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History of United States Naval Aviation

by
Archibald D. Turnbull
Captain, USNR,
Deputy Director of Naval Records and History

Clifford L. Lord
Lieutenant Commander, USNR,
Formerly Head of the Naval Aviation History Unit

Contents

vii
I.

Chambers Makes a Start with Curtiss

1
II.

Ellyson, Towers, Richardson, and Hunsaker

12
III.

The Chambers Board

24
IV.

Pensacola and Vera Cruz

36
V.

Spending the First Million Dollars

45
VI.

The General Board Recommends

58
VII.

Effects of the War in Europe

69
VIII.

Preparing to Fight

81
IX.

Under Pressure of War

96
X.

Procurement in Wartime

106
XI.

Early Effort Overseas

119
XII.

Plans, Projects, and Operations

130
XIII.

The Record of Accomplishment

142
XIV.

Postwar Problems

150
XV.

The Navy Flies the Atlantic

164
XVI.

Agitation for an Independent Air Force

176
XVII.

The Bureau of Aeronautics

186
XVIII.

The Bombing Tests

193
XIX.

Technical Developments

205
XX.

New Uses for Aircraft

216
XXI.

Personnel and Training in the Twenties

228
XXII.

The Lampert Committee and the Eberle Board

238
XXIII.

The Morrow Board

249
XXIV.

Five‑Year Program of 1926

259
XXV.

Aviation in the Fleet Exercises

270
XXVI.

The Beginning of Expansion

284
XXVII.

The Approach to War

296
XXVIII.

Aviation Meets the Test

308
324

List of Illustrations

Rear Adm. William A. Moffett

First Flight from Any Ship

First Landing on a Ship

Pioneers of Naval Aviation

Directors of Naval Aviation

Naval and Marine Aviators in 1914

Crews of NC Transatlantic Flight, 1919

Early Catapults

USS Lexington

USS Ranger

USS Langley

USS Wright

Early Naval Aircraft, 1913‑1917

Early Naval Aircraft, 1918‑1925

Patrol Aircraft, 1925‑1936

Scout-observation Planes, 1926‑1940

First Planes to Operate from a Carrier

Carrier Fighters, 1925‑1940

Dive Bombers, 1925‑1937

Torpedo Planes, 1926‑1937

Lighter-than‑air Craft

Technical Details

Edition Used

The edition followed in this transcription is the first edition (1949). It is in the public domain because the copyright was not renewed in 1976‑1977 as then required by law in order to be maintained: details here on the copyright law involved.

Illustrations

In the printed edition, after the frontispiece, the 45 photographs are gathered in a 16‑page signature preceding Chapter XVIII, page 193. Taking advantage of the Web, I've moved each of them to accompany relevant text: the links are of course to the new locations.

For citation and indexing purposes, the pagination is shown in the right margin of the text at the page turns (like at the end of this line); p57  these are also local anchors. Sticklers for total accuracy will of course find the anchor at its exact place in the sourcecode.

In addition, I've inserted a number of other local anchors: whatever links might be required to accommodate the author's own cross-references, as well as a few others for my own purposes. If in turn you have a website and would like to target a link to some specific passage of the text, please let me know: I'll be glad to insert a local anchor there as well.

Proofreading

As almost always, I retyped the text by hand rather than scanning it — not only to minimize errors prior to proofreading, but as an opportunity for me to become intimately familiar with the work, an exercise which I heartily recommend: Qui scribit, bis legit. (Well-meaning attempts to get me to scan text, if successful, would merely turn me into some kind of machine: gambit declined.) ▸ Actually, as a test, I dictated about forty pages to my phone, but the principle is the same: I actually read what I give you.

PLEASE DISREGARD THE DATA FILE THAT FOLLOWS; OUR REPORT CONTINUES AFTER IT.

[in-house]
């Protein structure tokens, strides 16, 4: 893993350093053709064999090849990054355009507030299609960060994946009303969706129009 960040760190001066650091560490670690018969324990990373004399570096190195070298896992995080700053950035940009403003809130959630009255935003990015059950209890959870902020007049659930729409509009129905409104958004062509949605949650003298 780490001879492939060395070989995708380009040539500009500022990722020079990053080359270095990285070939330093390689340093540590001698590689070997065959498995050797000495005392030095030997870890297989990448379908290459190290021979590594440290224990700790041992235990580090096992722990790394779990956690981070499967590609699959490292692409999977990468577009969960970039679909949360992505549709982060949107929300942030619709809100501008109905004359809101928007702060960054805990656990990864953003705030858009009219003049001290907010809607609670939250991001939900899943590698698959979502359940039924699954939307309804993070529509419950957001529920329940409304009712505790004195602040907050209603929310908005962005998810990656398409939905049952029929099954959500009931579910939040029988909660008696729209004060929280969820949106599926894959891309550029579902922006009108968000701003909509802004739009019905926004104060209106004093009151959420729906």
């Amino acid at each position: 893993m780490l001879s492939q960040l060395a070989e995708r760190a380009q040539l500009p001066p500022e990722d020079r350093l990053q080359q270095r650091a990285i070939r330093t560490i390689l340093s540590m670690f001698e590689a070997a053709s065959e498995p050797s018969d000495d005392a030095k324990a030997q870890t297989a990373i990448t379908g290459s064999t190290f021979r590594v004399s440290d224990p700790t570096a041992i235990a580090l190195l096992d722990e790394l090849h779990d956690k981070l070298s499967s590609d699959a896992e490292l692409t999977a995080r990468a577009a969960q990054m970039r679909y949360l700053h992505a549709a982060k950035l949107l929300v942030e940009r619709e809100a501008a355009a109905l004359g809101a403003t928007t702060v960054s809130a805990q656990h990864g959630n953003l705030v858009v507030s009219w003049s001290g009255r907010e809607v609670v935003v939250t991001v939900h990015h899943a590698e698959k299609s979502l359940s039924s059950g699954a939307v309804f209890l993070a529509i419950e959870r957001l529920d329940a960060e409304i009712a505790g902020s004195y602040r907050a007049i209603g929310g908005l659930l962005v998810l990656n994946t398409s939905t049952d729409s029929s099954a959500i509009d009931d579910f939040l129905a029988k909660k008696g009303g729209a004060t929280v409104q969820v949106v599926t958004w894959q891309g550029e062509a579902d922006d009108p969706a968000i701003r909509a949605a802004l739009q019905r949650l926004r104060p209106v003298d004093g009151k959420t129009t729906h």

My transcription has been minutely proofread. In the table of contents above, the sections are shown on blue backgrounds, indicating that I believe the text of them to be completely errorfree; a red background would mean that the page had not been proofread. As elsewhere onsite, the header bar at the top of each chapter's webpage will remind you with the same color scheme.

The printed book was very well proofread. The inevitable typographical errors were few, and all trivial, most of them in proper names: I marked them with a dotted underscore like this: as elsewhere on my site, glide your cursor over the underscored words to read the variant. Similarly, glide your cursor over bullets before measurements: they provide conversions to metric, e.g., 10 miles. Yards and tons, which are close to meters and tonnes, are not given conversions; and whenever it wasn't clear to me whether statute or nautical miles were meant, I usually omitted the feature there too.

A number of odd spellings, curious turns of phrase, etc. have been marked <!‑‑ sic ‑‑> in the sourcecode, just to confirm that they were checked. They are also few.

Any other mistakes, please drop me a line, of course: especially if you have a copy of the printed book in front of you.



[image ALT: A photograph of a pioneer airplane that has just 'taken off' from the deck of a tall ship, a sliver of which is visible on our right: falling toward the sea is more like it. In the background a small naval ship stands by. It is a photograph of Eugene Ely leaving the deck of the USS Birmingham, November 14, 1910, the first takeoff ever from the deck of a ship; the historic image serves as the icon on this site for the book 'History of United States Naval Aviation' by Archibald D. Turnbull and Clifford L. Lord.]

The icon I use to indicate this subsite is a colorized version of the book's photograph of Eugene Ely's flight from the deck of the Birmingham in 1910: the world's first takeoff from the deck of a ship. I've colorized it in red, white, and blue: something like navy blue — and red for dangerous, which almost everything in this book truly was.


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Site updated: 26 May 15